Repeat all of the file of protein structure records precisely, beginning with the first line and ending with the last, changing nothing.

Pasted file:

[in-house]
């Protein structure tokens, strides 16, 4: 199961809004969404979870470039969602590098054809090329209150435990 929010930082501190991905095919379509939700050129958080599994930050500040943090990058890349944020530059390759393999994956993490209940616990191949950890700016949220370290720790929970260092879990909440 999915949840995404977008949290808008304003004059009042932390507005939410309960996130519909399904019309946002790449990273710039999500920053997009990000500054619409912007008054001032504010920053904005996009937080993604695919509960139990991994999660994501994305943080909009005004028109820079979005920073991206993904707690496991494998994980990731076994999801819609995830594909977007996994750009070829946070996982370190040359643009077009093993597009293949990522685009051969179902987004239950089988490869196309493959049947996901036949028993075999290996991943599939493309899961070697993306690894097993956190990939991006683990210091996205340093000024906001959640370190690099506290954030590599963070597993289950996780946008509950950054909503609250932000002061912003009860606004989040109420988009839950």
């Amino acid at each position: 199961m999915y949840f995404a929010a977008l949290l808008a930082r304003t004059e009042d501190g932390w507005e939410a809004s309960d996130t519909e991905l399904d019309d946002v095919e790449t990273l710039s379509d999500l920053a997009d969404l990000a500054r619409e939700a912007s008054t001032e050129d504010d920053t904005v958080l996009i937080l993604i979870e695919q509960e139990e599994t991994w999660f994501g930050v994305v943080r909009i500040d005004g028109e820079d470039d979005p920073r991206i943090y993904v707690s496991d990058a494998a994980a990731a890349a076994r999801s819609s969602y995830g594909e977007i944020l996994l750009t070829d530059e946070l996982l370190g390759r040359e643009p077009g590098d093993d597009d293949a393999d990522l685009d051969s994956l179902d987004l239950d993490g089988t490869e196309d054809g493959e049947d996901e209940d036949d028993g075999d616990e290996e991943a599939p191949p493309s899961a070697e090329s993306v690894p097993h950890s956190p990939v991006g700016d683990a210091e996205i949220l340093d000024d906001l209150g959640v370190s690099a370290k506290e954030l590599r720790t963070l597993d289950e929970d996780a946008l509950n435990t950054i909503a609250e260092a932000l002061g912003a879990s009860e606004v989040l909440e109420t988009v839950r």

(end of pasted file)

[in-house]
């Protein structure tokens, strides 16, 4: 199961809004969404979870470039969602590098054809090329209150435990 929010930082501190991905095919379509939700050129958080599994930050500040943090990058890349944020530059390759393999994956993490209940616990191949950890700016949220370290720790929970260092879990909440 999915949840995404977008949290808008304003004059009042932390507005939410309960996130519909399904019309946002790449990273710039999500920053997009990000500054619409912007008054001032504010920053904005996009937080993604695919509960139990991994999660994501994305943080909009005004028109820079979005920073991206993904707690496991494998994980990731076994999801819609995830594909977007996994750009070829946070996982370190040359643009077009093993597009293949990522685009051969179902987004239950089988490869196309493959049947996901036949028993075999290996991943599939493309899961070697993306690894097993956190990939991006683990210091996205340093000024906001959640370190690099506290954030590599963070597993289950996780946008509950950054909503609250932000002061912003009860606004989040109420988009839950």
């Amino acid at each position: 199961m999915y949840f995404a929010a977008l949290l808008a930082r304003t004059e009042d501190g932390w507005e939410a809004s309960d996130t519909e991905l399904d019309d946002v095919e790449t990273l710039s379509d999500l920053a997009d969404l990000a500054r619409e939700a912007s008054t001032e050129d504010d920053t904005v958080l996009i937080l993604i979870e695919q509960e139990e599994t991994w999660f994501g930050v994305v943080r909009i500040d005004g028109e820079d470039d979005p920073r991206i943090y993904v707690s496991d990058a494998a994980a990731a890349a076994r999801s819609s969602y995830g594909e977007i944020l996994l750009t070829d530059e946070l996982l370190g390759r040359e643009p077009g590098d093993d597009d293949a393999d990522l685009d051969s994956l179902d987004l239950d993490g089988t490869e196309d054809g493959e049947d996901e209940d036949d028993g075999d616990e290996e991943a599939p191949p493309s899961a070697e090329s993306v690894p097993h950890s956190p990939v991006g700016d683990a210091e996205i949220l340093d000024d906001l209150g959640v370190s690099a370290k506290e954030l590599r720790t963070l597993d289950e929970d996780a946008l509950n435990t950054i909503a609250e260092a932000l002061g912003a879990s009860e606004v989040l909440e109420t988009v839950r």